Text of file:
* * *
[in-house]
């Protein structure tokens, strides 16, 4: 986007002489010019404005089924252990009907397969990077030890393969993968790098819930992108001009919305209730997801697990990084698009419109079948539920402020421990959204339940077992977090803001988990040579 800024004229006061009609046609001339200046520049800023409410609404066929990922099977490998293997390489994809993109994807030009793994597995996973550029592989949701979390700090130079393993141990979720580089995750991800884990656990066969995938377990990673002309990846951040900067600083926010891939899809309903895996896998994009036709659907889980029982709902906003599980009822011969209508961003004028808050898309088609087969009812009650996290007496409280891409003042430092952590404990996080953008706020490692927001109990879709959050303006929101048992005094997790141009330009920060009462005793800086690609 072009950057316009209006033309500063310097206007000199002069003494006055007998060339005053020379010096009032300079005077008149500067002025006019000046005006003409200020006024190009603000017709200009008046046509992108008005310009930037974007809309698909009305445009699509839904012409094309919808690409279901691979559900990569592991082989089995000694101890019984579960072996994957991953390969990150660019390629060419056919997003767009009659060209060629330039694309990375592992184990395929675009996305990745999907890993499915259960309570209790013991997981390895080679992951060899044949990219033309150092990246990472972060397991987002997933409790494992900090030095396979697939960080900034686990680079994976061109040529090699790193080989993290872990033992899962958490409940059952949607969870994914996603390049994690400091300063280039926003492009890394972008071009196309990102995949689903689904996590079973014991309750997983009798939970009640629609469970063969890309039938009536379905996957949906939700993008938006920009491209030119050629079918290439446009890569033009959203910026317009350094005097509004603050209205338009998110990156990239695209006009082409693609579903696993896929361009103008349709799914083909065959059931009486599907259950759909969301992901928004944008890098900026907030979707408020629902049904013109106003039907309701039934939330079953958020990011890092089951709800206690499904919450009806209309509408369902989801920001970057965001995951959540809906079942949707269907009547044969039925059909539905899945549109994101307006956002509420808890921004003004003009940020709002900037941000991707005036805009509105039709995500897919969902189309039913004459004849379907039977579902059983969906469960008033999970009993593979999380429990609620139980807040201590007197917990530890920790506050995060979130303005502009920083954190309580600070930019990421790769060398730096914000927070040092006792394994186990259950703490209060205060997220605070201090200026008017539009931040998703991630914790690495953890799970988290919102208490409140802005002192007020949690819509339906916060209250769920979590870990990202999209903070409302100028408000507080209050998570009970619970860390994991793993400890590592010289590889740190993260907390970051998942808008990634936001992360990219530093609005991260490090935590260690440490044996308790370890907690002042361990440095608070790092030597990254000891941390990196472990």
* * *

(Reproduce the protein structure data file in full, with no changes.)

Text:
[in-house]
């Protein structure tokens, strides 16, 4: 986007002489010019404005089924252990009907397969990077030890393969993968790098819930992108001009919305209730997801697990990084698009419109079948539920402020421990959204339940077992977090803001988990040579 800024004229006061009609046609001339200046520049800023409410609404066929990922099977490998293997390489994809993109994807030009793994597995996973550029592989949701979390700090130079393993141990979720580089995750991800884990656990066969995938377990990673002309990846951040900067600083926010891939899809309903895996896998994009036709659907889980029982709902906003599980009822011969209508961003004028808050898309088609087969009812009650996290007496409280891409003042430092952590404990996080953008706020490692927001109990879709959050303006929101048992005094997790141009330009920060009462005793800086690609 072009950057316009209006033309500063310097206007000199002069003494006055007998060339005053020379010096009032300079005077008149500067002025006019000046005006003409200020006024190009603000017709200009008046046509992108008005310009930037974007809309698909009305445009699509839904012409094309919808690409279901691979559900990569592991082989089995000694101890019984579960072996994957991953390969990150660019390629060419056919997003767009009659060209060629330039694309990375592992184990395929675009996305990745999907890993499915259960309570209790013991997981390895080679992951060899044949990219033309150092990246990472972060397991987002997933409790494992900090030095396979697939960080900034686990680079994976061109040529090699790193080989993290872990033992899962958490409940059952949607969870994914996603390049994690400091300063280039926003492009890394972008071009196309990102995949689903689904996590079973014991309750997983009798939970009640629609469970063969890309039938009536379905996957949906939700993008938006920009491209030119050629079918290439446009890569033009959203910026317009350094005097509004603050209205338009998110990156990239695209006009082409693609579903696993896929361009103008349709799914083909065959059931009486599907259950759909969301992901928004944008890098900026907030979707408020629902049904013109106003039907309701039934939330079953958020990011890092089951709800206690499904919450009806209309509408369902989801920001970057965001995951959540809906079942949707269907009547044969039925059909539905899945549109994101307006956002509420808890921004003004003009940020709002900037941000991707005036805009509105039709995500897919969902189309039913004459004849379907039977579902059983969906469960008033999970009993593979999380429990609620139980807040201590007197917990530890920790506050995060979130303005502009920083954190309580600070930019990421790769060398730096914000927070040092006792394994186990259950703490209060205060997220605070201090200026008017539009931040998703991630914790690495953890799970988290919102208490409140802005002192007020949690819509339906916060209250769920979590870990990202999209903070409302100028408000507080209050998570009970619970860390994991793993400890590592010289590889740190993260907390970051998942808008990634936001992360990219530093609005991260490090935590260690440490044996308790370890907690002042361990440095608070790092030597990254000891941390990196472990």